The voters clearly wanted disruption of the status quo — and that can be scary. It’s also scary that Hillary Clinton could not or would not articulate a conservation vision and ignored blue collar fly-over country. Hat’s off to TRCP for chosing to wade into the gray areas of national conservation policy. Let’s all get ready for some polarizing fights on crucial issues. But as we know, Theodore Roosevelt and the inventors of American conservation faced far larger challenges and because of their unflinching advocacy and actions, we have a lot of tools to work with and countless cherished places to defend and expand.
I am not a “sportsman” but I am a backpacker, trail runner, hiker, backcountry skier, and avid user of America’s public lands. I do support hunting. I think it is a disgrace that a certain party in Congress is even considering selling off our public lands. They call it a land transfer to the states but anyone with any common sense knows that the states cannot afford to take on that responsibility and will have to sell off large sections of land to private interests. Wildfire season alone would bankrupt some western states. Some states claim that it is costing their taxpayers since there is federal land in their boundaries and they cannot benefit from exploiting it or developing it. I say those states should just redraw their state lines to exclude the federal land. Problem solved! Even better, redraw all state lines to exclude federal land and rename this land “Wild America Territory”. Put it completely under the jurisdiction of the federal government so the states do not have to spend a penny on it.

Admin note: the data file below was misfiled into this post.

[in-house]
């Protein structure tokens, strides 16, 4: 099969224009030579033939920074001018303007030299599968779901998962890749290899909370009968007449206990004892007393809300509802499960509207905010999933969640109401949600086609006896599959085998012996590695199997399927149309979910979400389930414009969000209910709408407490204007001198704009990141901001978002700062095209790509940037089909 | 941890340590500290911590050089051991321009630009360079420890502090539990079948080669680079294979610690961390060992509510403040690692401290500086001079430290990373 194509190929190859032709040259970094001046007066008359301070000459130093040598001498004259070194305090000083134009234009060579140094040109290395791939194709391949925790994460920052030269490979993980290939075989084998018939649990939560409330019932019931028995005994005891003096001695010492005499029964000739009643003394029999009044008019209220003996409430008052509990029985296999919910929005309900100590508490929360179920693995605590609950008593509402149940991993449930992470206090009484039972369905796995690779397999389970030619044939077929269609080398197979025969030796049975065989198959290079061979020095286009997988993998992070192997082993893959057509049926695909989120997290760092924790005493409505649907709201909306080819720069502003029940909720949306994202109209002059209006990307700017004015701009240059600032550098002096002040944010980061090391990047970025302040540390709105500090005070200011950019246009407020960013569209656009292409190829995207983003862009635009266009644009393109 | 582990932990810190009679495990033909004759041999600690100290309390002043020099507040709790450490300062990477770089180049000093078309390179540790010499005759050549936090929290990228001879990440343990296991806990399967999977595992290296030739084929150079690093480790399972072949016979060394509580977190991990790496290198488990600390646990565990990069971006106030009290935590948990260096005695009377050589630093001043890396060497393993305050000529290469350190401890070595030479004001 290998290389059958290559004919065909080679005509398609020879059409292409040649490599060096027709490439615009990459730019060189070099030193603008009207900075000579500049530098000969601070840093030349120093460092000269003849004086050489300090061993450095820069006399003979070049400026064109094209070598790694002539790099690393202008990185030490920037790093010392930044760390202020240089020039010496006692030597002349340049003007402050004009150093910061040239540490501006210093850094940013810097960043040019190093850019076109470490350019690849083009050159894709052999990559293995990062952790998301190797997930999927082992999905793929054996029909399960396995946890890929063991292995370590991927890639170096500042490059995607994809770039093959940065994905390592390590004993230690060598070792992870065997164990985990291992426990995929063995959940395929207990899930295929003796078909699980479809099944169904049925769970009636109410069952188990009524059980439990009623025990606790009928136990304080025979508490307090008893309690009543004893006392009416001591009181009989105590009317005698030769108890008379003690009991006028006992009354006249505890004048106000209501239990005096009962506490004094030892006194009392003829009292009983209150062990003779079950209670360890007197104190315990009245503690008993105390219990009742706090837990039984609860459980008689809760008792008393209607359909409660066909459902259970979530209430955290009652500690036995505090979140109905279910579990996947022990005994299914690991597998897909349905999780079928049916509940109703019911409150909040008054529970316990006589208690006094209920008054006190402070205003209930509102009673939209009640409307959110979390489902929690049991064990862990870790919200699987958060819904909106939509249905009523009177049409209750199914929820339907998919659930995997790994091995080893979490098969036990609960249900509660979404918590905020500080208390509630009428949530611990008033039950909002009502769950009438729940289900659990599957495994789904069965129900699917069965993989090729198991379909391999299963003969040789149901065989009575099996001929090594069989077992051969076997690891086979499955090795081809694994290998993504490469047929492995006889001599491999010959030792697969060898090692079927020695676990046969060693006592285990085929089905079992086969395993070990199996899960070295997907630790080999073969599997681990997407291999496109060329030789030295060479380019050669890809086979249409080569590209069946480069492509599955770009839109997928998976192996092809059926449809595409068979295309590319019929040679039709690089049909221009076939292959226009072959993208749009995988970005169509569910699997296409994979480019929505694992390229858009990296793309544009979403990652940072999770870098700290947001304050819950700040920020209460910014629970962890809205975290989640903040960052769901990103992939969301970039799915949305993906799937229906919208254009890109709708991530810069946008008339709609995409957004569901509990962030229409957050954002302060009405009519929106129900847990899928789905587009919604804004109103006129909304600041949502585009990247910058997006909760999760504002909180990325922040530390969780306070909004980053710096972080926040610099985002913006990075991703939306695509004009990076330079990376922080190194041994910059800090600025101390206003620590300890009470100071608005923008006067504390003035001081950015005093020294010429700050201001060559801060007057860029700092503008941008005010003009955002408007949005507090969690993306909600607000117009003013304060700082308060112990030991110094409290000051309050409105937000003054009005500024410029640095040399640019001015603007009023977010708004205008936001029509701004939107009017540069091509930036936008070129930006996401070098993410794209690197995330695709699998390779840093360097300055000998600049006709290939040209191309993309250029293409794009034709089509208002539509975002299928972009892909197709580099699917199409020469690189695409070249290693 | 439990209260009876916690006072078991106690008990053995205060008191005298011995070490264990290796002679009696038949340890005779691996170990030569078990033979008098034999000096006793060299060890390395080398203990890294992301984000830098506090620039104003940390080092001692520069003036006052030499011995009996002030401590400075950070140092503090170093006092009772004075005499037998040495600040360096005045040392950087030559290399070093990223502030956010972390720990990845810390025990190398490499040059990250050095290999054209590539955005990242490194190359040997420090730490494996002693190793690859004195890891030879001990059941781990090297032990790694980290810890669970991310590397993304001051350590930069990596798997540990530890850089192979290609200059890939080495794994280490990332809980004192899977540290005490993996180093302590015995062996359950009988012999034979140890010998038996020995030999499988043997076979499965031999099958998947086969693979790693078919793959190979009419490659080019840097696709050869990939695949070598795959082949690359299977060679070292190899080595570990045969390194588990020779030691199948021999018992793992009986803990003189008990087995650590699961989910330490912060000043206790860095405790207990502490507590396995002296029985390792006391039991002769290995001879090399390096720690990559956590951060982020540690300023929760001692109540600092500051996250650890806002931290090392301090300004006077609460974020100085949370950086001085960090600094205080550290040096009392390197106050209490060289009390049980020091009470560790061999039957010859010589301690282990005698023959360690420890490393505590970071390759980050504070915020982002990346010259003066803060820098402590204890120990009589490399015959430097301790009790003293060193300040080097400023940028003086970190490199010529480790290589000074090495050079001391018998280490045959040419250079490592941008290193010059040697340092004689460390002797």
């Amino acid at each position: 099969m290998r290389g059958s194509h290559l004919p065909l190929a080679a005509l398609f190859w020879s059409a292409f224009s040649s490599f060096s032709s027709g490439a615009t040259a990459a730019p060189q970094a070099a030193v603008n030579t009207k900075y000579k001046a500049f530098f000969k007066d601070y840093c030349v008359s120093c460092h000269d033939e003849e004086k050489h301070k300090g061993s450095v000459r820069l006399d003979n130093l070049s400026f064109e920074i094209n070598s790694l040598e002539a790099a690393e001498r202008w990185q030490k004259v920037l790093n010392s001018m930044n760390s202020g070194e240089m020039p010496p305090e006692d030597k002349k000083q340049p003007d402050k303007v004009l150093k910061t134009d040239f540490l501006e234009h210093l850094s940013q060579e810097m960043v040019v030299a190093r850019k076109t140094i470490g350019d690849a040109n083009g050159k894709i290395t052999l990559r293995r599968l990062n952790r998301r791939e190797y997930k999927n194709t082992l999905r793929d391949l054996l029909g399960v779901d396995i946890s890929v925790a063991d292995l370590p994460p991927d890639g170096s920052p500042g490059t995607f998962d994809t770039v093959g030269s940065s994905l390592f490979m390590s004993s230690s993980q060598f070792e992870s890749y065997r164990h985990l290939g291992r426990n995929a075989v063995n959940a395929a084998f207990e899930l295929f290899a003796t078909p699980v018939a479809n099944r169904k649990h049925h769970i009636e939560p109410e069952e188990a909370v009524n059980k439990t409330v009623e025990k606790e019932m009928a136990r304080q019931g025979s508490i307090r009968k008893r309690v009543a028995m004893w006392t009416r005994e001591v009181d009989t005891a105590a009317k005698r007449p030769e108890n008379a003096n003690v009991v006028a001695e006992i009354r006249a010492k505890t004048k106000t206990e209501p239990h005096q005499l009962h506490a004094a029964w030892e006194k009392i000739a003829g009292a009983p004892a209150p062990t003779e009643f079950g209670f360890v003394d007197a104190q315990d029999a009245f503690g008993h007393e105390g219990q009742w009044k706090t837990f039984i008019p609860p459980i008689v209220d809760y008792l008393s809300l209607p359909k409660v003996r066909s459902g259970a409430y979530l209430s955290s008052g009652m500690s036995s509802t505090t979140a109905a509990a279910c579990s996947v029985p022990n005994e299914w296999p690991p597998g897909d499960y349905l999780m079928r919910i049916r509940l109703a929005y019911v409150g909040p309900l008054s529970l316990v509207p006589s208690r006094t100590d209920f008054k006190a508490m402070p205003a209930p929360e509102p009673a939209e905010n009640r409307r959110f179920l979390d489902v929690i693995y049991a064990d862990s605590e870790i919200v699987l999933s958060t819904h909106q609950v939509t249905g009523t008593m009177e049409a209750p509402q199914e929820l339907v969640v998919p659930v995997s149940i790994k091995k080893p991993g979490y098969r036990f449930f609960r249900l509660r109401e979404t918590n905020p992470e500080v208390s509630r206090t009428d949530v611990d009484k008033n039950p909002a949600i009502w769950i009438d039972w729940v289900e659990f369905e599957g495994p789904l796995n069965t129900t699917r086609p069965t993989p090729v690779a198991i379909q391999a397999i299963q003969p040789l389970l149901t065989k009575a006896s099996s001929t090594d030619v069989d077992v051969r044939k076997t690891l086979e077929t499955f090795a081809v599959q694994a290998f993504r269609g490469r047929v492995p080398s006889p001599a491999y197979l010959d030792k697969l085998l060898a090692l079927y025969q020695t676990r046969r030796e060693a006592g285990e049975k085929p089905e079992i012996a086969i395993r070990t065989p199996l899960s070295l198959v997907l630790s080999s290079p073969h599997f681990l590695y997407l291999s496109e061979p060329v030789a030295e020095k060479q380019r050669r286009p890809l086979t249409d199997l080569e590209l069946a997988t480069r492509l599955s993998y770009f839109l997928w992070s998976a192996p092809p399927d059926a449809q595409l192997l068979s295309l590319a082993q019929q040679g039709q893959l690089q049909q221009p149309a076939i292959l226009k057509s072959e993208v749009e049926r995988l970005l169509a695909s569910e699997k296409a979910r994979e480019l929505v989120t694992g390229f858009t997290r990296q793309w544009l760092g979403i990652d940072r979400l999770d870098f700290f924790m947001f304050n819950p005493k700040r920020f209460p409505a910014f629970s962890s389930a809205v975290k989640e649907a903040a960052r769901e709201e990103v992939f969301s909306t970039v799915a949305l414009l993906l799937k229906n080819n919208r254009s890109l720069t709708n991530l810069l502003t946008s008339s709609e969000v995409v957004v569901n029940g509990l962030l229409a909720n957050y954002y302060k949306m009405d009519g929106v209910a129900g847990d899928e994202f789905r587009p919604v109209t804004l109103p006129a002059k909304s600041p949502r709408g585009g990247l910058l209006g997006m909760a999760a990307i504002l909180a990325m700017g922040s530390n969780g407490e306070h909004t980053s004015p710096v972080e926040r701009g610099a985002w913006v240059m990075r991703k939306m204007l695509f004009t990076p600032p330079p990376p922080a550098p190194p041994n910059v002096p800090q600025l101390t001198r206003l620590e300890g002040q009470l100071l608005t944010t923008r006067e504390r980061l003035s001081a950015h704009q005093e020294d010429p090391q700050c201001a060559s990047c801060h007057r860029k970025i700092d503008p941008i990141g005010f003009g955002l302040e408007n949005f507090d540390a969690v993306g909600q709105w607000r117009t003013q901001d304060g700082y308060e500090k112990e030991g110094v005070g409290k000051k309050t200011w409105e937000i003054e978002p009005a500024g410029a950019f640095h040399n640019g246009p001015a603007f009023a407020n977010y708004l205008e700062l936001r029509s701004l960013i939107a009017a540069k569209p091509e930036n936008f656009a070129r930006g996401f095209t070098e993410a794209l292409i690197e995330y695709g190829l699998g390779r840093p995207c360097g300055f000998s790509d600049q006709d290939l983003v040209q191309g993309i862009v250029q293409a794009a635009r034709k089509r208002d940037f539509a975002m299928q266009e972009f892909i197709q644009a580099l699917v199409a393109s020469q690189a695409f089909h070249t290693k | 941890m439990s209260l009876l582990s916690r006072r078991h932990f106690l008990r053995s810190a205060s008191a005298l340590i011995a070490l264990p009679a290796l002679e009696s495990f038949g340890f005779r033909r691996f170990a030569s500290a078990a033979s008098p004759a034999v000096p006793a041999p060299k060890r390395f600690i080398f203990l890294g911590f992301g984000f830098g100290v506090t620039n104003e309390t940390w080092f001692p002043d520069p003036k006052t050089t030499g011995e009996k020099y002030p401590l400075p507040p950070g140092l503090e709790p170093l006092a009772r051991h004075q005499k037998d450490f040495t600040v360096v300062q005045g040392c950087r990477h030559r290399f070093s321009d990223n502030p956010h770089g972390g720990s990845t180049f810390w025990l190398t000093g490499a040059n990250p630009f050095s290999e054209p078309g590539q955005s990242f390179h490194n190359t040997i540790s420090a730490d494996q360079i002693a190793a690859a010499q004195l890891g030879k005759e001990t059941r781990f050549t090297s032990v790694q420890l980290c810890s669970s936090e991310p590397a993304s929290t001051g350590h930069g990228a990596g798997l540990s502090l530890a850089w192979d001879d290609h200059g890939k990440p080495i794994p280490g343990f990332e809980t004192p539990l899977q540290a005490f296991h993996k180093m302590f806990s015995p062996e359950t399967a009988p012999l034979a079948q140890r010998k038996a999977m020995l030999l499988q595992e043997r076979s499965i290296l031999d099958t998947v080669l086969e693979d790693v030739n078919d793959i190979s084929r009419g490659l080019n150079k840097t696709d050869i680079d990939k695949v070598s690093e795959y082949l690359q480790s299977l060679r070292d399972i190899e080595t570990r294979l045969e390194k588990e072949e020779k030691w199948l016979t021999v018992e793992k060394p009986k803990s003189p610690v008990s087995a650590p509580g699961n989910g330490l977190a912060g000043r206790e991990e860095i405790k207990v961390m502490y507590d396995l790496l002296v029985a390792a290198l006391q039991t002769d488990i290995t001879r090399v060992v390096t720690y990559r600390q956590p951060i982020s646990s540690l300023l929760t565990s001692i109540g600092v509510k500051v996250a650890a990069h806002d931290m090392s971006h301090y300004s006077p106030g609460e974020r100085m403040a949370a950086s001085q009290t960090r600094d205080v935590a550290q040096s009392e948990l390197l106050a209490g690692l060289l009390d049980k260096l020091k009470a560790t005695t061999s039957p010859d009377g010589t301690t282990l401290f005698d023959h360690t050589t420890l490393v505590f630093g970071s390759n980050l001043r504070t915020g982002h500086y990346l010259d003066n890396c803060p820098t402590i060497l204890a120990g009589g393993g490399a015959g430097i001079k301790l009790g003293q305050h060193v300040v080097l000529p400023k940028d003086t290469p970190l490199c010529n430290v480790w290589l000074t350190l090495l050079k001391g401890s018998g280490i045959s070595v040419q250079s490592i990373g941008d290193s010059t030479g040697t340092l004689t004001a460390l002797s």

My state (Ohio) has roughly 1% federal land. The Federal government and our governor has opened this and state parks to drilling (oil and gas). It’s why Ohioans choose to recreate in neighboring states. If you have thousands or millions of acres of public lands, cherish it, because they will take it from you, sooner or later, piece by piece.